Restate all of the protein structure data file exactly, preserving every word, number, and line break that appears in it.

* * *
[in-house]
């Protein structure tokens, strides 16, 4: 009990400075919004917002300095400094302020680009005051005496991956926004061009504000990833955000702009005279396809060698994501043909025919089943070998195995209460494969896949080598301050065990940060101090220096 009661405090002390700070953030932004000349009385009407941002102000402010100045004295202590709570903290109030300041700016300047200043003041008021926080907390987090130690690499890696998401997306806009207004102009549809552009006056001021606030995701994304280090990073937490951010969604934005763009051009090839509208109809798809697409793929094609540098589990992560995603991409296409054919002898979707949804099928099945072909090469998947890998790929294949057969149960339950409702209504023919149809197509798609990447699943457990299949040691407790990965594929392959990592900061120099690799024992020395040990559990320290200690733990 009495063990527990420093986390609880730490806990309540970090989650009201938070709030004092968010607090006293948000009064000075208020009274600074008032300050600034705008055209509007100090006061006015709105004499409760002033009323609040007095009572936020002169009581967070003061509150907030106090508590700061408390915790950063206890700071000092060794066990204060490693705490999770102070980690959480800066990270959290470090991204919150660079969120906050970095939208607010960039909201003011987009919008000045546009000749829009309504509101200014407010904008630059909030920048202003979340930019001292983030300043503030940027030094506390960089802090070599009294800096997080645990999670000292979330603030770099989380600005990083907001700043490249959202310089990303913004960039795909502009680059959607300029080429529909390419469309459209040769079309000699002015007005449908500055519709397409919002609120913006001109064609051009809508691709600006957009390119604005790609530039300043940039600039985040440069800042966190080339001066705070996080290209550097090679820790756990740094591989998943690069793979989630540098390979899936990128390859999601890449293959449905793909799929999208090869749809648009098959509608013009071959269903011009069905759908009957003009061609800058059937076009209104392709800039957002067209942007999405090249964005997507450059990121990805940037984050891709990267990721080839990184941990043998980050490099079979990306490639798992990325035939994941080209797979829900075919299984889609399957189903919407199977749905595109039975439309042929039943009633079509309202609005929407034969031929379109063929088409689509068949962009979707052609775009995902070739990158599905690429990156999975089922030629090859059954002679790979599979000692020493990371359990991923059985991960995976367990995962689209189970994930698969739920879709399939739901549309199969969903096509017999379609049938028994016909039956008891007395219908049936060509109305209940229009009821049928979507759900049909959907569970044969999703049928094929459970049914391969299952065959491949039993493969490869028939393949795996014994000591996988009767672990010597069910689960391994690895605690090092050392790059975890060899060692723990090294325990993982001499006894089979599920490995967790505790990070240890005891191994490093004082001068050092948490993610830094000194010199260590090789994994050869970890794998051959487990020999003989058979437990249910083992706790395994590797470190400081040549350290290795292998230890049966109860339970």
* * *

[in-house]
């Protein structure tokens, strides 16, 4: 009990400075919004917002300095400094302020680009005051005496991956926004061009504000990833955000702009005279396809060698994501043909025919089943070998195995209460494969896949080598301050065990940060101090220096 009661405090002390700070953030932004000349009385009407941002102000402010100045004295202590709570903290109030300041700016300047200043003041008021926080907390987090130690690499890696998401997306806009207004102009549809552009006056001021606030995701994304280090990073937490951010969604934005763009051009090839509208109809798809697409793929094609540098589990992560995603991409296409054919002898979707949804099928099945072909090469998947890998790929294949057969149960339950409702209504023919149809197509798609990447699943457990299949040691407790990965594929392959990592900061120099690799024992020395040990559990320290200690733990 009495063990527990420093986390609880730490806990309540970090989650009201938070709030004092968010607090006293948000009064000075208020009274600074008032300050600034705008055209509007100090006061006015709105004499409760002033009323609040007095009572936020002169009581967070003061509150907030106090508590700061408390915790950063206890700071000092060794066990204060490693705490999770102070980690959480800066990270959290470090991204919150660079969120906050970095939208607010960039909201003011987009919008000045546009000749829009309504509101200014407010904008630059909030920048202003979340930019001292983030300043503030940027030094506390960089802090070599009294800096997080645990999670000292979330603030770099989380600005990083907001700043490249959202310089990303913004960039795909502009680059959607300029080429529909390419469309459209040769079309000699002015007005449908500055519709397409919002609120913006001109064609051009809508691709600006957009390119604005790609530039300043940039600039985040440069800042966190080339001066705070996080290209550097090679820790756990740094591989998943690069793979989630540098390979899936990128390859999601890449293959449905793909799929999208090869749809648009098959509608013009071959269903011009069905759908009957003009061609800058059937076009209104392709800039957002067209942007999405090249964005997507450059990121990805940037984050891709990267990721080839990184941990043998980050490099079979990306490639798992990325035939994941080209797979829900075919299984889609399957189903919407199977749905595109039975439309042929039943009633079509309202609005929407034969031929379109063929088409689509068949962009979707052609775009995902070739990158599905690429990156999975089922030629090859059954002679790979599979000692020493990371359990991923059985991960995976367990995962689209189970994930698969739920879709399939739901549309199969969903096509017999379609049938028994016909039956008891007395219908049936060509109305209940229009009821049928979507759900049909959907569970044969999703049928094929459970049914391969299952065959491949039993493969490869028939393949795996014994000591996988009767672990010597069910689960391994690895605690090092050392790059975890060899060692723990090294325990993982001499006894089979599920490995967790505790990070240890005891191994490093004082001068050092948490993610830094000194010199260590090789994994050869970890794998051959487990020999003989058979437990249910083992706790395994590797470190400081040549350290290795292998230890049966109860339970």